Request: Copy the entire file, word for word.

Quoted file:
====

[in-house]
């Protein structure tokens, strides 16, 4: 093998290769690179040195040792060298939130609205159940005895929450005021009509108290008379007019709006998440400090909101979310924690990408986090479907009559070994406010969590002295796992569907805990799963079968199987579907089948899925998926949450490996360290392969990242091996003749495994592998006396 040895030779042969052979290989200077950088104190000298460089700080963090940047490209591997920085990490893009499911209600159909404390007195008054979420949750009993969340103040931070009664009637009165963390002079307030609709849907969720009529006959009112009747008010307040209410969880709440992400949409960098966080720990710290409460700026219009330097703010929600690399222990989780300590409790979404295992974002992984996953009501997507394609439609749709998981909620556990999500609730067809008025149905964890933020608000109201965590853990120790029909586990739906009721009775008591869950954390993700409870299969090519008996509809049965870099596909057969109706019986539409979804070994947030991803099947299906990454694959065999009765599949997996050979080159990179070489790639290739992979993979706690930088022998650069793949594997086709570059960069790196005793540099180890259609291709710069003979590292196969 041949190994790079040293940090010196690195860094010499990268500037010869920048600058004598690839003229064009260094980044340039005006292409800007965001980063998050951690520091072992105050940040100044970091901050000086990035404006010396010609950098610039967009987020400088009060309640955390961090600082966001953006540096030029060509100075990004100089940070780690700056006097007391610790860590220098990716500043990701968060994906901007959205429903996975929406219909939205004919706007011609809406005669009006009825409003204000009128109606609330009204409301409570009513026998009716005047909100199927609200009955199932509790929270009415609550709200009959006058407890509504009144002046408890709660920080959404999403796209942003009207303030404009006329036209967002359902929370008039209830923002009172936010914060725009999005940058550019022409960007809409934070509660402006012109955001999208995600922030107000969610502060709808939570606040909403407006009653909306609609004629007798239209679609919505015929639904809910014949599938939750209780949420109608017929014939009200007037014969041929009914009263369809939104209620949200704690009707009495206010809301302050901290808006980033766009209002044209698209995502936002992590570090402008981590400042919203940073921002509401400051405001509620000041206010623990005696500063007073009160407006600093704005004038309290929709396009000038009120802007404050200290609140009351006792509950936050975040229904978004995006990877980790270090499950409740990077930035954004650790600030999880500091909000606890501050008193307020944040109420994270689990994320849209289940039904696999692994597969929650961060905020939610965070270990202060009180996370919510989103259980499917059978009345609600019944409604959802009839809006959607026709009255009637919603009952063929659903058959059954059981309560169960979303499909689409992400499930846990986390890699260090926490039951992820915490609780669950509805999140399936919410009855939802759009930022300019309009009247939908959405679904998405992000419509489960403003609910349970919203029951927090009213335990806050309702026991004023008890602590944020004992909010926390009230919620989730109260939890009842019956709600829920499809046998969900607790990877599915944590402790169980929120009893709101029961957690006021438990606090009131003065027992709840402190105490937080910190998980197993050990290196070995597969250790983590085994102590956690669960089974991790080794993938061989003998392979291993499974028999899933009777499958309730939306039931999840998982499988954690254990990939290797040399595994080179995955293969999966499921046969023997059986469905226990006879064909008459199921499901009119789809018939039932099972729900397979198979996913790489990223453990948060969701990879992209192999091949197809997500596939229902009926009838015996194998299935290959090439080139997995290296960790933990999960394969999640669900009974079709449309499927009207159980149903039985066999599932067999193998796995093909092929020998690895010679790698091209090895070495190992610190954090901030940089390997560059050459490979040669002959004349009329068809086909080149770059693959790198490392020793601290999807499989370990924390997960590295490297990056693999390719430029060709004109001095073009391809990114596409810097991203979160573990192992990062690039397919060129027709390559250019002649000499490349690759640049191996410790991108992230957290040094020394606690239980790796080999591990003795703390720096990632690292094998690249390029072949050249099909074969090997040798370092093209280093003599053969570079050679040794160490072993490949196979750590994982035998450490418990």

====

[in-house]
């Protein structure tokens, strides 16, 4: 093998290769690179040195040792060298939130609205159940005895929450005021009509108290008379007019709006998440400090909101979310924690990408986090479907009559070994406010969590002295796992569907805990799963079968199987579907089948899925998926949450490996360290392969990242091996003749495994592998006396 040895030779042969052979290989200077950088104190000298460089700080963090940047490209591997920085990490893009499911209600159909404390007195008054979420949750009993969340103040931070009664009637009165963390002079307030609709849907969720009529006959009112009747008010307040209410969880709440992400949409960098966080720990710290409460700026219009330097703010929600690399222990989780300590409790979404295992974002992984996953009501997507394609439609749709998981909620556990999500609730067809008025149905964890933020608000109201965590853990120790029909586990739906009721009775008591869950954390993700409870299969090519008996509809049965870099596909057969109706019986539409979804070994947030991803099947299906990454694959065999009765599949997996050979080159990179070489790639290739992979993979706690930088022998650069793949594997086709570059960069790196005793540099180890259609291709710069003979590292196969 041949190994790079040293940090010196690195860094010499990268500037010869920048600058004598690839003229064009260094980044340039005006292409800007965001980063998050951690520091072992105050940040100044970091901050000086990035404006010396010609950098610039967009987020400088009060309640955390961090600082966001953006540096030029060509100075990004100089940070780690700056006097007391610790860590220098990716500043990701968060994906901007959205429903996975929406219909939205004919706007011609809406005669009006009825409003204000009128109606609330009204409301409570009513026998009716005047909100199927609200009955199932509790929270009415609550709200009959006058407890509504009144002046408890709660920080959404999403796209942003009207303030404009006329036209967002359902929370008039209830923002009172936010914060725009999005940058550019022409960007809409934070509660402006012109955001999208995600922030107000969610502060709808939570606040909403407006009653909306609609004629007798239209679609919505015929639904809910014949599938939750209780949420109608017929014939009200007037014969041929009914009263369809939104209620949200704690009707009495206010809301302050901290808006980033766009209002044209698209995502936002992590570090402008981590400042919203940073921002509401400051405001509620000041206010623990005696500063007073009160407006600093704005004038309290929709396009000038009120802007404050200290609140009351006792509950936050975040229904978004995006990877980790270090499950409740990077930035954004650790600030999880500091909000606890501050008193307020944040109420994270689990994320849209289940039904696999692994597969929650961060905020939610965070270990202060009180996370919510989103259980499917059978009345609600019944409604959802009839809006959607026709009255009637919603009952063929659903058959059954059981309560169960979303499909689409992400499930846990986390890699260090926490039951992820915490609780669950509805999140399936919410009855939802759009930022300019309009009247939908959405679904998405992000419509489960403003609910349970919203029951927090009213335990806050309702026991004023008890602590944020004992909010926390009230919620989730109260939890009842019956709600829920499809046998969900607790990877599915944590402790169980929120009893709101029961957690006021438990606090009131003065027992709840402190105490937080910190998980197993050990290196070995597969250790983590085994102590956690669960089974991790080794993938061989003998392979291993499974028999899933009777499958309730939306039931999840998982499988954690254990990939290797040399595994080179995955293969999966499921046969023997059986469905226990006879064909008459199921499901009119789809018939039932099972729900397979198979996913790489990223453990948060969701990879992209192999091949197809997500596939229902009926009838015996194998299935290959090439080139997995290296960790933990999960394969999640669900009974079709449309499927009207159980149903039985066999599932067999193998796995093909092929020998690895010679790698091209090895070495190992610190954090901030940089390997560059050459490979040669002959004349009329068809086909080149770059693959790198490392020793601290999807499989370990924390997960590295490297990056693999390719430029060709004109001095073009391809990114596409810097991203979160573990192992990062690039397919060129027709390559250019002649000499490349690759640049191996410790991108992230957290040094020394606690239980790796080999591990003795703390720096990632690292094998690249390029072949050249099909074969090997040798370092093209280093003599053969570079050679040794160490072993490949196979750590994982035998450490418990």